Responses of juvenile American alligators (Alligator mississippiensis) to contact calls



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Crocodylians are known for their ability to vocalize throughout their lives in a variety of social and ecological contexts, particularly during their vulnerable juvenile life stage. However, few studies have analyzed juvenile calls in laboratory settings, fewer still have analyzed them across large sample sizes or with respect to sex and body size, and no studies to date have analyzed crocodylian vocalizations with respect to human conditioning in captivity or animal personality profiles. This study tests juvenile American alligators’ (Alligator mississippiensis) ability to respond via movement and callback vocalizations to pre-recorded conspecific contact calls across a large sample size (n=36), and tests for relationships between response rates and juvenile body size and sex. Seventeen and sixteen individuals out of a total of thirty-six responded via movement toward the source of pre-recorded vocalizations across the first and second experimental trials, respectively, whereas none responded through movement toward control sounds; 75% of juveniles who vocalized did so only in response to contact calls rather than controls (though the latter difference was not significant given that only four vocalized in Trial 1, and only a single animal vocalized in Trial 2); there was also no significant difference in movement toward recorded vocalizations across size or sex. However, one particularly vocal individual whose upbringing in captivity was known was identified as a possible unique personality profile given its propensity for callback vocalizations in comparison to its fellow study subjects.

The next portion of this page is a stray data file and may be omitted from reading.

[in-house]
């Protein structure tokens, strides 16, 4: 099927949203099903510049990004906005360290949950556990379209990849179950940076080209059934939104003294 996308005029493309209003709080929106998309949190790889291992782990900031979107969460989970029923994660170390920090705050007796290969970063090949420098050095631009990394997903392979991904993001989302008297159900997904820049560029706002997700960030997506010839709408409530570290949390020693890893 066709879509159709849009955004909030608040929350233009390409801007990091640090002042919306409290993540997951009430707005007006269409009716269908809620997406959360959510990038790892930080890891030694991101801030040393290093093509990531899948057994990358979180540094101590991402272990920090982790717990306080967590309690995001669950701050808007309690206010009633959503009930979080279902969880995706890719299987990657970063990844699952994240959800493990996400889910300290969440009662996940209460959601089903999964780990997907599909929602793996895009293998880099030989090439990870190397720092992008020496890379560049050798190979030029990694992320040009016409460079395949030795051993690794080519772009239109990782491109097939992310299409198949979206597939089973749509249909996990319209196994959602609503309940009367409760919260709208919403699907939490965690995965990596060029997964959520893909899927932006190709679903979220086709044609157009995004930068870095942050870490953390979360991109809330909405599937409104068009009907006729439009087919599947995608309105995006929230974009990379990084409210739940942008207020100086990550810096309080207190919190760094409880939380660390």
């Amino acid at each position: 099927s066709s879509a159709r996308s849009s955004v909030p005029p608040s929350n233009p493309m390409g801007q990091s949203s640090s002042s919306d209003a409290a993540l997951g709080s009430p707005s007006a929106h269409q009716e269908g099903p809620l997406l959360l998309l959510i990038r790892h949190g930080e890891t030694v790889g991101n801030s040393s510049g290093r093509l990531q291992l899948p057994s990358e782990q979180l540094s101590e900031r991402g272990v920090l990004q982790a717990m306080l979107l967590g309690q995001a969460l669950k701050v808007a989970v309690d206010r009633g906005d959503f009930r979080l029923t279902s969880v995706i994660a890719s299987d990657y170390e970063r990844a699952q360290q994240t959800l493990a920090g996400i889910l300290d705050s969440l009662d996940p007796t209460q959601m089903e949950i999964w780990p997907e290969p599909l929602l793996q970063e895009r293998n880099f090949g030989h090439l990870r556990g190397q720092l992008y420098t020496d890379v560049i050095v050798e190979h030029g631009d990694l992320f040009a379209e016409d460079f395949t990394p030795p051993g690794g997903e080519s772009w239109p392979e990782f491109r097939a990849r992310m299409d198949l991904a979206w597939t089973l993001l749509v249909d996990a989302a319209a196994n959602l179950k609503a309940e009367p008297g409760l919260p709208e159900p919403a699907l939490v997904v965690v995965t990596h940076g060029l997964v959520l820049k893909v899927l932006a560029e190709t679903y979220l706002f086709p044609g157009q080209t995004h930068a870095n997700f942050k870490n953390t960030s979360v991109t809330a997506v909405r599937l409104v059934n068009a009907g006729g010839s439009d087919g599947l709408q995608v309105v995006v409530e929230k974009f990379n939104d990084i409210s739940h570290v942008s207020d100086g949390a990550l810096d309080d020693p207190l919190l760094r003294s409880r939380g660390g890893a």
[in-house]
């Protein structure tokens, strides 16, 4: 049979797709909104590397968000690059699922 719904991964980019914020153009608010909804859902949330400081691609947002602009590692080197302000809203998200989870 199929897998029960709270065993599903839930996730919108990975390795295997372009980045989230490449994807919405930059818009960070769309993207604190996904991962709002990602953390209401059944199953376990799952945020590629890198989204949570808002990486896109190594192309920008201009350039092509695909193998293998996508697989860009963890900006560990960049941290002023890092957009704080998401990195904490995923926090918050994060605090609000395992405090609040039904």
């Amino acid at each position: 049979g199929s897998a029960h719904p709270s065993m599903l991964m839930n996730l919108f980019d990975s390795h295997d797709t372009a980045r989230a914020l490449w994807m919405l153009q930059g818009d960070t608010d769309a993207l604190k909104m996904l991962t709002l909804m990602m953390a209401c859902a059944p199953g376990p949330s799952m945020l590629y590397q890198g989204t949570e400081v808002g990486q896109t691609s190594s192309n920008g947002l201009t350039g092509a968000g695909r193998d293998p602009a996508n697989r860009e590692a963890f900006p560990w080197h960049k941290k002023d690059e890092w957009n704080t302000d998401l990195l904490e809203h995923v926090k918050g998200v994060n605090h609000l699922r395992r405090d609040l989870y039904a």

© 2019 Texas Academy of Science. All rights reserved. None


Contact calls, Crocodylian, Juvenile, Social behavior, Vocalization


Bollinger, T.R.. 2019. Responses of juvenile American alligators (Alligator mississippiensis) to contact calls. Texas Journal of Science, 71(1).